Attitudes forged in the recession persevere today as consumers shift their consumption of bread and other baked foods from one distribution channel to the next. Supermarket aisles, in-store bakeries and food service outlets all provide opportunities where wholesale bakers can sell their goods to the public, and each one has suffered or benefitted from the American consumer’s desire to be more frugal but still indulge.

One market’s loss becomes another’s gain as declines in supermarket bread sales give way to consumers’ reliance on food service to supply sandwich bread. Food service suffers as people cut out expensive restaurant-quality desserts in favor for the value and quantity of in-store bakery offerings. Such patterns of ebb and flow offer interesting opportunities for wholesale bakers to rethink the way they do business.

Supermarket competes for sales

The supermarket bread aisle has become a challenging environment for bakers. According to SymphonyIRI Group, a Chicago, IL-based market research firm, unit sales of fresh bread declined 4.5% in the 52 weeks that ended May 13 while at the same time, dollar sales went up 0.5%. Consumer grocery shopping trends back up these numbers with people making fewer trips to the supermarket and spending less. An attitude of frugality, brought on by the recession and a persistent stagnant economy, doesn’t seem to be going away.

“Consumers are still careful with their money,” said Wade Hanson, director of research and consulting for Technomic, Inc., Chicago, IL. “When they are spending on baked goods, they are spending on things that appear to be of high quality, maybe something they haven’t seen before and something that is at a lower price point.” They are also hunting for value by turning to private label, searching for variety and innovation or seeking alternatives to traditional sliced sandwich breads.

“[Decline in volume] is because bread has just gotten boring,” said Lynn Dornblaser, director of innovation and insight, Mintel, Chicago, IL.  “Mergers and acquisitions in the market and the strength of private label make for a challenging environment that is not likely to go away soon.”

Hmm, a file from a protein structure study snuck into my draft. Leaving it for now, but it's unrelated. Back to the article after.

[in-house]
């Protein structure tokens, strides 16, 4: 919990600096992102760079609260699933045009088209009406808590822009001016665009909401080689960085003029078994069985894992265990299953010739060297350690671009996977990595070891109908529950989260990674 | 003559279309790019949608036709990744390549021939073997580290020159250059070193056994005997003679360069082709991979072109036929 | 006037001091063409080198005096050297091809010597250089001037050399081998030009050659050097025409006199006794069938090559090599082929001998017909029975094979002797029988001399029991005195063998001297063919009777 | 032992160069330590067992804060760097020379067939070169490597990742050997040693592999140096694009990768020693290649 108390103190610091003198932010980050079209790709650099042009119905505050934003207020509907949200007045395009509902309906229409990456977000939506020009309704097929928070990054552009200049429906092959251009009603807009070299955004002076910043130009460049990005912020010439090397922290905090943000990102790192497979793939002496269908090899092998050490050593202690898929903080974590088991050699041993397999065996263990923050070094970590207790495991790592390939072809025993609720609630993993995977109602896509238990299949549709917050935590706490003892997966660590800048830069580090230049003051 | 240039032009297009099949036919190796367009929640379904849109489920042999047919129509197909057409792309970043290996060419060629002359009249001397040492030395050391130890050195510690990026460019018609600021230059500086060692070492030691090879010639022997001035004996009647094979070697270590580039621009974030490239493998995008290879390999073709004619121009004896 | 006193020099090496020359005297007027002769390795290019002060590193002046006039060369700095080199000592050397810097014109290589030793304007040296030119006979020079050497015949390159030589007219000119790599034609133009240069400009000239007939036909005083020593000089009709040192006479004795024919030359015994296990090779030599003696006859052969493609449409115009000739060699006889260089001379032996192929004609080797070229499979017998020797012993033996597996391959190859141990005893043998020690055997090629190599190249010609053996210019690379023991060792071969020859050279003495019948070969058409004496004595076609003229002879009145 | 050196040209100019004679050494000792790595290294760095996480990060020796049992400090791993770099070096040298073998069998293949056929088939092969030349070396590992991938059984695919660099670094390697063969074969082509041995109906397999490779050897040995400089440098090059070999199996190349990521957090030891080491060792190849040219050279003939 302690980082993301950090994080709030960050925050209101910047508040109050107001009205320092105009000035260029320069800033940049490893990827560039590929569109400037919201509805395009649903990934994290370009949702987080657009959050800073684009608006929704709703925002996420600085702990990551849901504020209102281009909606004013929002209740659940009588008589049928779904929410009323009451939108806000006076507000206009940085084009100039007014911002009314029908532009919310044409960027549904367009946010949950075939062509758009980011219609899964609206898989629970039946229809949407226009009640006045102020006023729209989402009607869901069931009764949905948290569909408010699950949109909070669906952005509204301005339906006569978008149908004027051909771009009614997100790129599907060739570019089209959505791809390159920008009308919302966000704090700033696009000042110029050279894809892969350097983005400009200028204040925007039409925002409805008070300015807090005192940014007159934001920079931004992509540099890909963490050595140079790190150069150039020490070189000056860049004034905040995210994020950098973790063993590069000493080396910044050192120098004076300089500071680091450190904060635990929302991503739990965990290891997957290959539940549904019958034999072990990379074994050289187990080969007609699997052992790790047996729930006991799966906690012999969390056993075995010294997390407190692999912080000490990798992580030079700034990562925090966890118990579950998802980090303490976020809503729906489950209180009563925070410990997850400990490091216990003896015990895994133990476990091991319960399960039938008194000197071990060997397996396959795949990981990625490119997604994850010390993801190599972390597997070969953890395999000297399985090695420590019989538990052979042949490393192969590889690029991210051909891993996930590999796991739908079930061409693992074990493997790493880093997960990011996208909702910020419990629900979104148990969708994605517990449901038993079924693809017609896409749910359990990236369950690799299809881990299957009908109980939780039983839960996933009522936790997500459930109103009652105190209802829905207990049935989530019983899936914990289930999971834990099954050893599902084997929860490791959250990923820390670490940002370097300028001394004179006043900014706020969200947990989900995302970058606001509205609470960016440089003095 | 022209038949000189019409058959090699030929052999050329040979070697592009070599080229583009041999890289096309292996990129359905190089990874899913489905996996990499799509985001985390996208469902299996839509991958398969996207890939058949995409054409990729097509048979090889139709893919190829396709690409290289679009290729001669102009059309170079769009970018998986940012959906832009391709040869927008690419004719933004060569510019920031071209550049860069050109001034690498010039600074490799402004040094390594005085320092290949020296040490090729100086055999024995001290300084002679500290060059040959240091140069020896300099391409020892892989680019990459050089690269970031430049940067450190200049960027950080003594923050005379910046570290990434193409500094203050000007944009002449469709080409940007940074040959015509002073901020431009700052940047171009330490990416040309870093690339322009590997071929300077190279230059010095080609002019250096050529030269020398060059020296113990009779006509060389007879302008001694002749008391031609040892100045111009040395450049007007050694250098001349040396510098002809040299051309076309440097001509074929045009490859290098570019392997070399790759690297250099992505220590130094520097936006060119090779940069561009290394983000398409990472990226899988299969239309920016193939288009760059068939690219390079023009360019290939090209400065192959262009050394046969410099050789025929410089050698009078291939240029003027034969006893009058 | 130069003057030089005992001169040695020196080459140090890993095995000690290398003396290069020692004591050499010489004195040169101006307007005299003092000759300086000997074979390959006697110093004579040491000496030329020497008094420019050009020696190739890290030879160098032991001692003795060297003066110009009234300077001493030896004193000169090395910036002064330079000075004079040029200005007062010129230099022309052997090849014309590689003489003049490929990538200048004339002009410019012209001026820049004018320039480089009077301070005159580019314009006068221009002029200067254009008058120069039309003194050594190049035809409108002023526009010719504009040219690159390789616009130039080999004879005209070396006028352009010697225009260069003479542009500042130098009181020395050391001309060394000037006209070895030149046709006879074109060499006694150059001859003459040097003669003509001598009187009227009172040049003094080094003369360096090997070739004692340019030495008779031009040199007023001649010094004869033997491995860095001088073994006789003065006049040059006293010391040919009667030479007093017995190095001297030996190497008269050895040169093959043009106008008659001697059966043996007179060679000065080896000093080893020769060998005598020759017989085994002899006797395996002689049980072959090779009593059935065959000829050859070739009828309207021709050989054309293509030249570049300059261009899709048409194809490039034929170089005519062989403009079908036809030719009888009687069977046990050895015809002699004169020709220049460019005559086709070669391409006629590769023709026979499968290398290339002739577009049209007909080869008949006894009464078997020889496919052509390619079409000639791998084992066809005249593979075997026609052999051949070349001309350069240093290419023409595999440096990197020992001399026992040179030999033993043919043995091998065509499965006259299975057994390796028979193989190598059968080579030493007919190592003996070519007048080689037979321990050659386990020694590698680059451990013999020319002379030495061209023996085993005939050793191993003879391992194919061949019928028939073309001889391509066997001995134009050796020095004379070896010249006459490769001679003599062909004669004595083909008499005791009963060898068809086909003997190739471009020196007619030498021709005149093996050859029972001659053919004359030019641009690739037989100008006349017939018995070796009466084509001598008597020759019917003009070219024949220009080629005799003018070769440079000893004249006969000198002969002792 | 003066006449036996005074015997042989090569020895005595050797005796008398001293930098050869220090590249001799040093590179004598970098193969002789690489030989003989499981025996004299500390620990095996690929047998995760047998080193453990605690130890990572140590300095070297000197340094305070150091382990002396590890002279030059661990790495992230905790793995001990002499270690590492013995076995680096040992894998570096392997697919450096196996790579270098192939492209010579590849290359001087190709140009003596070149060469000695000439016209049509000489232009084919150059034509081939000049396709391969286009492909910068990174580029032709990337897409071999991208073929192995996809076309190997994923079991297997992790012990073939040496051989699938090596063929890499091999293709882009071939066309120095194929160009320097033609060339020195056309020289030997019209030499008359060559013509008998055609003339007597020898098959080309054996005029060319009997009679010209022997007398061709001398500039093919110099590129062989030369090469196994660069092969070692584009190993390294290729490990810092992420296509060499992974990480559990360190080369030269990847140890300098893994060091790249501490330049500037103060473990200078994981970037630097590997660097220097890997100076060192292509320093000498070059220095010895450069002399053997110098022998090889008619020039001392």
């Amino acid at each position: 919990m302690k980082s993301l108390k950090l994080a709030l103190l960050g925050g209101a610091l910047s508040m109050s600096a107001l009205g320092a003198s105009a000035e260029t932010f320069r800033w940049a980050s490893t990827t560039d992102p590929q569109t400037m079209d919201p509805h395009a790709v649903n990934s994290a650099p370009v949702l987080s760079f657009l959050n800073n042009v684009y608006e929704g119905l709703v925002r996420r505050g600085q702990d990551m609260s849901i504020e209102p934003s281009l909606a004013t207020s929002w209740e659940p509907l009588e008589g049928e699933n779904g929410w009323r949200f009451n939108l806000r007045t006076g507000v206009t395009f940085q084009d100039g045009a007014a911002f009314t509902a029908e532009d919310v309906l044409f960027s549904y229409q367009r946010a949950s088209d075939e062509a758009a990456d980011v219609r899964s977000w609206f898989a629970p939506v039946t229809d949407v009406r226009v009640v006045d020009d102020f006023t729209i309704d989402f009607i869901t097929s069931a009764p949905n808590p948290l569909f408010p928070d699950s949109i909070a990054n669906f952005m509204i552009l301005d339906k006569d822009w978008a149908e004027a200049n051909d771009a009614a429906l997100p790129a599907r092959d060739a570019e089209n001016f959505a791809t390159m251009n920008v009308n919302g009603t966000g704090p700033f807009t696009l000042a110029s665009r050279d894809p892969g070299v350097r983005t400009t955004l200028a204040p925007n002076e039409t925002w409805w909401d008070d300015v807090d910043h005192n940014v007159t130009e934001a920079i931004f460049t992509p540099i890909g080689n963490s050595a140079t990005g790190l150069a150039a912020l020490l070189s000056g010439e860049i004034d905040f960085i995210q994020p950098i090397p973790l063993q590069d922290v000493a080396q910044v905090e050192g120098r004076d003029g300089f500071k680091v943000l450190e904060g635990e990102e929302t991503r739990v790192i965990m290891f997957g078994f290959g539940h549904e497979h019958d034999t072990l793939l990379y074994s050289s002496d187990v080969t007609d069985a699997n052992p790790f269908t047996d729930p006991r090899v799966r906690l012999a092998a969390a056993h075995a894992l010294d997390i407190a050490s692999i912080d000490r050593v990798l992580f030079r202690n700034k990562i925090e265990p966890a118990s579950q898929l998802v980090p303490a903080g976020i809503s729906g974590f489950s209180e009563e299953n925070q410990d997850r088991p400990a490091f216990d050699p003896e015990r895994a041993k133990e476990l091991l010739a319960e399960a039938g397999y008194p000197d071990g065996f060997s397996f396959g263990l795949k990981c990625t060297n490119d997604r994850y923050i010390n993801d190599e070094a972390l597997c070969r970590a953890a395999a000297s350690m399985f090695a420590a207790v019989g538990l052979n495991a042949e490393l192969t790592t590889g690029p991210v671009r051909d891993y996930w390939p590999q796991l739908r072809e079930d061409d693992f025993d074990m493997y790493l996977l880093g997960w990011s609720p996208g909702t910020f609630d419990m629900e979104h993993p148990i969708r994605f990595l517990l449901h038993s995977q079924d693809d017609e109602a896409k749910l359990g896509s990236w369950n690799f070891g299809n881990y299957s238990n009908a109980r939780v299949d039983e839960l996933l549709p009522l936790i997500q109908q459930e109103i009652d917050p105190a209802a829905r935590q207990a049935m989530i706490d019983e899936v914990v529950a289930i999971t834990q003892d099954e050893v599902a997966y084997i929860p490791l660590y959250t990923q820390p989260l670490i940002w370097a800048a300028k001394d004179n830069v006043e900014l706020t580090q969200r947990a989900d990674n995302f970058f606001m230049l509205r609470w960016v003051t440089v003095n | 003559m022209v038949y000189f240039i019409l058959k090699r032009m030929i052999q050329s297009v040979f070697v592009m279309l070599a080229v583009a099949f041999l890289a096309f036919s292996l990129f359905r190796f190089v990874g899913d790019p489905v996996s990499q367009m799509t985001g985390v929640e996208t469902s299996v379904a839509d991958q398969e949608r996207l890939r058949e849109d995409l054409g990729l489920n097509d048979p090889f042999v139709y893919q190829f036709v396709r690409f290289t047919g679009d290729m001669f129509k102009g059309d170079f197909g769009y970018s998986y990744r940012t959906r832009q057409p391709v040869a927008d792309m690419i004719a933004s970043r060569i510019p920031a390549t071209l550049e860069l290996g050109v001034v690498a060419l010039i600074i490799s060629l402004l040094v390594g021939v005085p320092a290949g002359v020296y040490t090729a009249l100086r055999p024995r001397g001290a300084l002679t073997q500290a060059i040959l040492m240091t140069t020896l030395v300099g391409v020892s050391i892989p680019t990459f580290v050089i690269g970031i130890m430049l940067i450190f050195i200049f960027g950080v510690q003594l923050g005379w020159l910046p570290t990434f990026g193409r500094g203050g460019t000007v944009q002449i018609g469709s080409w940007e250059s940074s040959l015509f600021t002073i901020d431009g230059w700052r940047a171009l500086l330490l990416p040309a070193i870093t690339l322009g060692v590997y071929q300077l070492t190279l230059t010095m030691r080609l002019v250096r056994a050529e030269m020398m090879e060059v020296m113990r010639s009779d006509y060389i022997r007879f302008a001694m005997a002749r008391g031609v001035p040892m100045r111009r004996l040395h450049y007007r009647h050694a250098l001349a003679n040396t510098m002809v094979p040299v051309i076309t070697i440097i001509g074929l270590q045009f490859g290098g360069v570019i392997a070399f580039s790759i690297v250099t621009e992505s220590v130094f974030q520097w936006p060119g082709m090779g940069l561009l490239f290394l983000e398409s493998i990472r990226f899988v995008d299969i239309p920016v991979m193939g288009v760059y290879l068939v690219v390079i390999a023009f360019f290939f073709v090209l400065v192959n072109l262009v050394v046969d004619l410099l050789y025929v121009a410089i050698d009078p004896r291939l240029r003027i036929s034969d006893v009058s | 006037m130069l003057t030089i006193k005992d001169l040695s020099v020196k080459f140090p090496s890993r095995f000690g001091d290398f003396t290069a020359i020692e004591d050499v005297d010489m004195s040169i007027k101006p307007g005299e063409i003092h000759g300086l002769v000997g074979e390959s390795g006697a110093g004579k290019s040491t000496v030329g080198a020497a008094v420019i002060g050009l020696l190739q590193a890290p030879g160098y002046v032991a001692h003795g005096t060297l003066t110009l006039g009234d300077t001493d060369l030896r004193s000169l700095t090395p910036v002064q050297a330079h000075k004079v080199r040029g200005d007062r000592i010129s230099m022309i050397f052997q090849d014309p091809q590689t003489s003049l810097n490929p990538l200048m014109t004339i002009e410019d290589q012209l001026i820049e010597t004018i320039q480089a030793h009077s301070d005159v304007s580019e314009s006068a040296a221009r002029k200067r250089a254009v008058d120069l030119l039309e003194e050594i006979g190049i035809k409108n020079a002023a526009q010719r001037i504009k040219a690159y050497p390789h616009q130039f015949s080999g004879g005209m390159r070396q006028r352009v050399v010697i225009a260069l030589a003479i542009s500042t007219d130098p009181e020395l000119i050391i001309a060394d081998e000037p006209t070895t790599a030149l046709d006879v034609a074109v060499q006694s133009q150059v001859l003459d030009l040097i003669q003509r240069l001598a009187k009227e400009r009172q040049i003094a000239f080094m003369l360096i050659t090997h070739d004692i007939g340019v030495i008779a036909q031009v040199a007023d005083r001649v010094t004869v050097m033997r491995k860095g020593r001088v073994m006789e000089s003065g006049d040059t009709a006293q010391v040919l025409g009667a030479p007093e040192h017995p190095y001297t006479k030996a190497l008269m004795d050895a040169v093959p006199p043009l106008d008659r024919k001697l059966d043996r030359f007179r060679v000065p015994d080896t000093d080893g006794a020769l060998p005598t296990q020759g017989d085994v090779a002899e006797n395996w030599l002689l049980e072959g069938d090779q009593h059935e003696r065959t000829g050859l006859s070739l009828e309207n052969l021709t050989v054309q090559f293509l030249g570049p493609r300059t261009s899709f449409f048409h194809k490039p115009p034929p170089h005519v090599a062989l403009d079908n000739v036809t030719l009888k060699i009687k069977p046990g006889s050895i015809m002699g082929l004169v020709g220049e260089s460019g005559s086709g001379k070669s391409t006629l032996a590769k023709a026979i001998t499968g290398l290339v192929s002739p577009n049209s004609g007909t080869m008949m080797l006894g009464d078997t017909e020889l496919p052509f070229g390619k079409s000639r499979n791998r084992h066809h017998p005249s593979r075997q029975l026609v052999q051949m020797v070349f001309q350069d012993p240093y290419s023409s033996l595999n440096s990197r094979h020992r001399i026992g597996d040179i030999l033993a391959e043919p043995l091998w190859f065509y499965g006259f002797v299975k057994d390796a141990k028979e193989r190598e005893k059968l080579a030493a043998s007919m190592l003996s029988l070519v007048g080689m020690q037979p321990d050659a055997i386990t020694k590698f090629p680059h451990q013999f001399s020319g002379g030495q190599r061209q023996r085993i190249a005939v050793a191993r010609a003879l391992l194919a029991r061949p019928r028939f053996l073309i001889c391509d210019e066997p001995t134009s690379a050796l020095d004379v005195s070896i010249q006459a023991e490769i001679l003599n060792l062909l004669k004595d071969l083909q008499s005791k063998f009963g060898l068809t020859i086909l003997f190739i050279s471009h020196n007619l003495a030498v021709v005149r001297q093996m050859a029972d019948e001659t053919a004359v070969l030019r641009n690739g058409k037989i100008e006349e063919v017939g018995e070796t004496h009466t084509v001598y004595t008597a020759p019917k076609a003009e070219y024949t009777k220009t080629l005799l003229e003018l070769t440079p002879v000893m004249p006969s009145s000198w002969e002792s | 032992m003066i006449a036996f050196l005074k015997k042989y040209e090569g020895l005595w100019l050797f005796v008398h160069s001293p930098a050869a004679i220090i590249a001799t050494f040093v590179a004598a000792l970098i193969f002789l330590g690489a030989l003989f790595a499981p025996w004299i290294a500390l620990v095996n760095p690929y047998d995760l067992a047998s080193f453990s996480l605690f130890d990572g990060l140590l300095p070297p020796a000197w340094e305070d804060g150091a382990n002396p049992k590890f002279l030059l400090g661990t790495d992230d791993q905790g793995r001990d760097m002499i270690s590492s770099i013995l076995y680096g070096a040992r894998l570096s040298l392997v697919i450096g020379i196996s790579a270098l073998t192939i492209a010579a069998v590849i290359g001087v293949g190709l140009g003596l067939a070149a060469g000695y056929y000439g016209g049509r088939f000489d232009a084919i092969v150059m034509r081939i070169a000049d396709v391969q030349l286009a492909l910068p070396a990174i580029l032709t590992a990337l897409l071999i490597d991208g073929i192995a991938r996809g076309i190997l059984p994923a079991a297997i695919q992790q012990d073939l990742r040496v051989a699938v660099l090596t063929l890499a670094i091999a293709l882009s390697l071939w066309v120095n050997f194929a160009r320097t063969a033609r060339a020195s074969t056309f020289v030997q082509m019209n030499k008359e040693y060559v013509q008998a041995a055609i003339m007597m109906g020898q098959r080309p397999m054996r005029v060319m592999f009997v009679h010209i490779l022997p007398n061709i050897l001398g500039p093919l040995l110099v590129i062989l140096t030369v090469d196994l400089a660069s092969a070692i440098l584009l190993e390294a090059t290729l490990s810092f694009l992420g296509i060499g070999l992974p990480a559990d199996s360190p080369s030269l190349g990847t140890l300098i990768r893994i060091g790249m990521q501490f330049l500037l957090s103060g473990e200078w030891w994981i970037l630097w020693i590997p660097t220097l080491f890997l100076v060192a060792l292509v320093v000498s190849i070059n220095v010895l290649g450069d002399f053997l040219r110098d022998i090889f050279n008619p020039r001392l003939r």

According to Mintel data, private label accounted for 30% of new products in 2012. Private label is strong partially because branded companies have taken their eyes off of what made them strong in the first place. “It behooves companies with branded products to find ways to differentiate themselves — either through flavor, functionality or promotion,” she said. “It seems to me that branded products have gotten into the trap of competing with private label on price when they have the opportunity to compete and succeed in flavor and taste experience.”

Shaking things up with novel bread products can help a bakery catch a consumer’s eye in the bread aisle and land a product in the shopping cart. Such opportunities can be found in adding health benefits, developing new flavors and creating alternatives to sliced sandwich breads such as croissants, flatbreads, pitas and artisan products.

According to Ms. Dornblaser, fiber and whole-grain breads remain the stalwarts in the supermarket aisle. “This is something that is not going to be going away any time soon because fiber figures into so many health-related issues — heart health, digestive health and weight management,” she said.

Breads with added seeds, nuts and unusual ingredients may grab consumer’s attention. Sunsweet Bakery of San Diego, CA, offers its Sunsweet Plum Amazin Bread made with purple corn and purple wheat, as well as plum concentrate and diced dried plums. At this year’s International Dairy-Deli-Bakery Association expo, the company showcased its purple swirl bread and purple harvest bread. The line not only provides a fresh look to packaged bread but also offers the health benefits of being higher in antioxidants and anthocyanins, with fewer calories, more fibers and less sugar than breads made with other kinds of corn or wheat and breads made with cranberries or raisins.

Food service saves the loaf

Sandwiches dominate America’s food culture, particularly at lunch. According to Harry Balzer, chief industry analyst and vice-president of The NPD Group, Inc., Chicago, IL, the sandwich is the No. 1 end dish consumed by American consumers, and the bread category depends more and more on sandwich consumption instead of people eating single slices of bread.

At breakfast, a diversity of alternatives — breakfast sandwiches, donuts, burritos and oatmeal — is overtaking the slice of toast. At dinner, consumers see the dinner roll as extra calories and evidence of a complicated, inconvenient meal. As never before, people look for convenience and ease, not elaborate meals with multiple side dishes that take time to prepare.

Sandwiches, on the other hand, are easy and quick to assemble and can serve as convenient vehicles of healthy foods. They can stand on their own as a meal or be paired with simple side dishes. Consumers perceive that good sandwiches are made with fresh ingredients, but consumers looking to limit shopping trips and spending don’t want to make the effort associated with fresh items.